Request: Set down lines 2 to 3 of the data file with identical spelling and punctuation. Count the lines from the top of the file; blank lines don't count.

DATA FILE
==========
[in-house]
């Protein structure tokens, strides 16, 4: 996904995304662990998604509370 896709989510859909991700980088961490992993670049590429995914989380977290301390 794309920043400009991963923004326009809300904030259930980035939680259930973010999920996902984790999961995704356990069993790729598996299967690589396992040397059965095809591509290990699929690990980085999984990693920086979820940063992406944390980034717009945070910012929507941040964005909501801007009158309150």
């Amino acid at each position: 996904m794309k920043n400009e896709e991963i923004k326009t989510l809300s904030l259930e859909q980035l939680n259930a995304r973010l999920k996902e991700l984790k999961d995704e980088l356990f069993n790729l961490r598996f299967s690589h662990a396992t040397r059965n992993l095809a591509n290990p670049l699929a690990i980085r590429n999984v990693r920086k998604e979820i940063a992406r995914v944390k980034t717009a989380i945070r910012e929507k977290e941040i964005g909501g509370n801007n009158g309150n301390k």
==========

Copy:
């Protein structure tokens, strides 16, 4: 996904995304662990998604509370 896709989510859909991700980088961490992993670049590429995914989380977290301390 794309920043400009991963923004326009809300904030259930980035939680259930973010999920996902984790999961995704356990069993790729598996299967690589396992040397059965095809591509290990699929690990980085999984990693920086979820940063992406944390980034717009945070910012929507941040964005909501801007009158309150």
């Amino acid at each position: 996904m794309k920043n400009e896709e991963i923004k326009t989510l809300s904030l259930e859909q980035l939680n259930a995304r973010l999920k996902e991700l984790k999961d995704e980088l356990f069993n790729l961490r598996f299967s690589h662990a396992t040397r059965n992993l095809a591509n290990p670049l699929a690990i980085r590429n999984v990693r920086k998604e979820i940063a992406r995914v944390k980034t717009a989380i945070r910012e929507k977290e941040i964005g909501g509370n801007n009158g309150n301390k």